Security Guards

No matter where you go someone is looking over your shoulder

Russia is a country of security guards. According to recent statistics, they outnumber policemen in the country.

No matter where you go someone is looking over your shoulder. It seems that they protect everything, absolutely everything, from you personally! But the most irritating thing is when security guards begin to “do their job.” They ask every single person to open bags, unzip jackets, they want to look in your grocery bag, or they won’t let you in. This is why so many people dislike them - they treat the public like an eternal suspect.

Russians

The one thing that can temporarily distract them from one another is a common enemy

Have you seen how a Russian, seeing his fellow countryman abroad, averts his eyes in shame and acts like they aren’t from the same country? That’s because Russians don’t like one another. In fact, they combine this with a high degree of patriotism and pride for their people. It’s not for nothing that this joke is popular in Russia: “Only a Russian, when drunk, will spend two hours telling a foreigner that we are a nation of fools… but then will punch him in the face when he finally agrees.”

The one thing that can temporarily distract them from one another is a common enemy. In front of an enemy everyone becomes family and he’s ready to give the last thing he has. But as soon as the enemy retreats Russians get buried in internal conflict once again.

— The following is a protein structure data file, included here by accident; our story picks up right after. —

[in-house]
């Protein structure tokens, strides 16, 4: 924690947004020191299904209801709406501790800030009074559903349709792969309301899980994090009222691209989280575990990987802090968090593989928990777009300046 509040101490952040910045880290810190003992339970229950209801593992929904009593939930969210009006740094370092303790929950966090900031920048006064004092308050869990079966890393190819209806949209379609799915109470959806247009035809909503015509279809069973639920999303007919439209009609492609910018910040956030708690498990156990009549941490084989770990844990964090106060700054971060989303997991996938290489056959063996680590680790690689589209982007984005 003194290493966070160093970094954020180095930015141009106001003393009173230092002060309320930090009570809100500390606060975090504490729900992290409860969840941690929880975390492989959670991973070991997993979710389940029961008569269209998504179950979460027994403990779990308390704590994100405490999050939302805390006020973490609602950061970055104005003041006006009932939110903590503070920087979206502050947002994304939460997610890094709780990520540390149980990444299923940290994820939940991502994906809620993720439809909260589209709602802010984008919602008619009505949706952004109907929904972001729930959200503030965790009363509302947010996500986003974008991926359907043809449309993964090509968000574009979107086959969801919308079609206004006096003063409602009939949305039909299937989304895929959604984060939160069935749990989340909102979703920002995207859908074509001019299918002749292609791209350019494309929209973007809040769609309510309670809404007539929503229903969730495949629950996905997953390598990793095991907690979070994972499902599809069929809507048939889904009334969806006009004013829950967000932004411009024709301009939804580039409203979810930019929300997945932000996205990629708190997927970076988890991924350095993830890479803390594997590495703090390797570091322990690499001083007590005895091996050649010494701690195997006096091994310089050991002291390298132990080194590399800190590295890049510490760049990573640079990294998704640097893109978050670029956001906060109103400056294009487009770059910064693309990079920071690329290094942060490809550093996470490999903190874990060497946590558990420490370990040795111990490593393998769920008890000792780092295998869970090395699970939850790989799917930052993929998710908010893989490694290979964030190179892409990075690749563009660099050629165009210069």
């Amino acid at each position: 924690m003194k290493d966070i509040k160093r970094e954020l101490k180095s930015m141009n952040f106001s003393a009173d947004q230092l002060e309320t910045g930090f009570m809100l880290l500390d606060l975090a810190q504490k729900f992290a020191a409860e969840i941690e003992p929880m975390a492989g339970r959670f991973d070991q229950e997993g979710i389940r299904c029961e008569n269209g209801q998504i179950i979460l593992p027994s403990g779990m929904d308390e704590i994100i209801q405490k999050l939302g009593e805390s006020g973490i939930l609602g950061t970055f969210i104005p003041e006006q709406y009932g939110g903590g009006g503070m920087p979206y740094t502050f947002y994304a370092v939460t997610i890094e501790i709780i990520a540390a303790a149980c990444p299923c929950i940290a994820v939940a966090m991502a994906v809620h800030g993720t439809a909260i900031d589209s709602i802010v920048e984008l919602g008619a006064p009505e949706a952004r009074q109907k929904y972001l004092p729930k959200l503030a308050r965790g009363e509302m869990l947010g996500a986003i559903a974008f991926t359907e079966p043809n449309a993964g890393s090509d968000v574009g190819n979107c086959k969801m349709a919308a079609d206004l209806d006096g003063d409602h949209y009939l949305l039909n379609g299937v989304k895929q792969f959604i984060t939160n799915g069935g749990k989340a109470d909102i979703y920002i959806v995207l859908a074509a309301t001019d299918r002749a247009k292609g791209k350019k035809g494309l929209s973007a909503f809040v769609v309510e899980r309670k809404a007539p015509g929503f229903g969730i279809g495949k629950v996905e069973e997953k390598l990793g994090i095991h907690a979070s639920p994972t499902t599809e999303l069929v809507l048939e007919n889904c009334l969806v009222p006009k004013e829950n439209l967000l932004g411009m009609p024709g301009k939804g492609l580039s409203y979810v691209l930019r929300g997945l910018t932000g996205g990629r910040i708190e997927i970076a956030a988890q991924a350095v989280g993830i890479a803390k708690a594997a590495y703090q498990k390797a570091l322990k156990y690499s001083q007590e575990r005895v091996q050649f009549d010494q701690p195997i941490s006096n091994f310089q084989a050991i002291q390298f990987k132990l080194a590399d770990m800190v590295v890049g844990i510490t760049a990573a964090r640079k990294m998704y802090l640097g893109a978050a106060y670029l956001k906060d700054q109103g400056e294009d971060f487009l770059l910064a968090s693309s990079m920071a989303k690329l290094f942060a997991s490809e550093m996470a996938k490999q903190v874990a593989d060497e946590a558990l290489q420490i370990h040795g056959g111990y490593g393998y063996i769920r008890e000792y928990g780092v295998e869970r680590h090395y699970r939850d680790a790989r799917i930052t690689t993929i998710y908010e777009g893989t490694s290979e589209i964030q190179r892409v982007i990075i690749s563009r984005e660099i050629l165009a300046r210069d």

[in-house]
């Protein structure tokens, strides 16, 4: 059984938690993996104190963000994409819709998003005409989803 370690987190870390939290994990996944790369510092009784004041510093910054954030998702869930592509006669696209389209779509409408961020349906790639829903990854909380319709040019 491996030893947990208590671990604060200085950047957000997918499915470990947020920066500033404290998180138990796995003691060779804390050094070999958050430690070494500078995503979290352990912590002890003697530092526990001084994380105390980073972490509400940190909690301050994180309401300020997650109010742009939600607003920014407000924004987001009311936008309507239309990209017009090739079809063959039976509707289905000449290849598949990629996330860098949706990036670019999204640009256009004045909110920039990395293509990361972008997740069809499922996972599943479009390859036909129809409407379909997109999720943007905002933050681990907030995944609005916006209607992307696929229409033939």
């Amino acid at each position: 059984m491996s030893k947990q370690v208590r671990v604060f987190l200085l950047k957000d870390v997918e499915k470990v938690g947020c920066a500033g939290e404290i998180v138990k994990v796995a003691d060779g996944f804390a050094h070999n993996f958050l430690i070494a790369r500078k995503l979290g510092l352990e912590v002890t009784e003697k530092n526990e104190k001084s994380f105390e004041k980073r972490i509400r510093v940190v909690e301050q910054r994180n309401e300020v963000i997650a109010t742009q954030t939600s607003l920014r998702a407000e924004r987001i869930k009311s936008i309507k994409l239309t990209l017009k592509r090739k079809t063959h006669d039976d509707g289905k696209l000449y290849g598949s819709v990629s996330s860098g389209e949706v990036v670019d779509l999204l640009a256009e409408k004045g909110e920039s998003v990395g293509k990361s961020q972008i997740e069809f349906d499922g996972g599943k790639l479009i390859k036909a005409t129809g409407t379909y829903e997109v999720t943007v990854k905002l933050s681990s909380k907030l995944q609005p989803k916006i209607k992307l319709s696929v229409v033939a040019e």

Provincials vs. Muscovites

Village of Konstantinovo

“They get paid 200,000 rubles ($3,500) and they don’t know how to spend it.That’s because they’re full of themselves! Walking around showing off. They haven’t seen real life!” Provincial residents love the myth of the arrogant Muscovite, who despises them from birth. The roots of this mutual dislike lie in the economic relationships of the local regions and the capital. Moscow “sucks in” all the revenue of Russia, and then decides to whom and how much to assign to local budgets. Also, since Soviet times, every provincial person remembers the empty shelves of their stores, while in Moscow everything could be purchased (at least if you knew where to look).

Muscovites vs. Provincials

They think of provincials as “job thieves”

While the sense of deprivation and undervaluation causes provincial people to make attempts to become Muscovites, Muscovites give them a taste of their own medicine.

They think of provincials as “job thieves” - they’re more active, ready to work for less money, and in the end, willing to do just about anything.  They also think of them as cultureless, criminals, apartment hunters (supposedly the dream of any provincial girl is to find a Moscow lad with an apartment), etc. A Muscovite’s classic complaint is “They’ve invaded us.”

Running away from one another doesn’t work, of course, and both communities are forced to coexist. But Muscovites still try. How exactly - you can read here.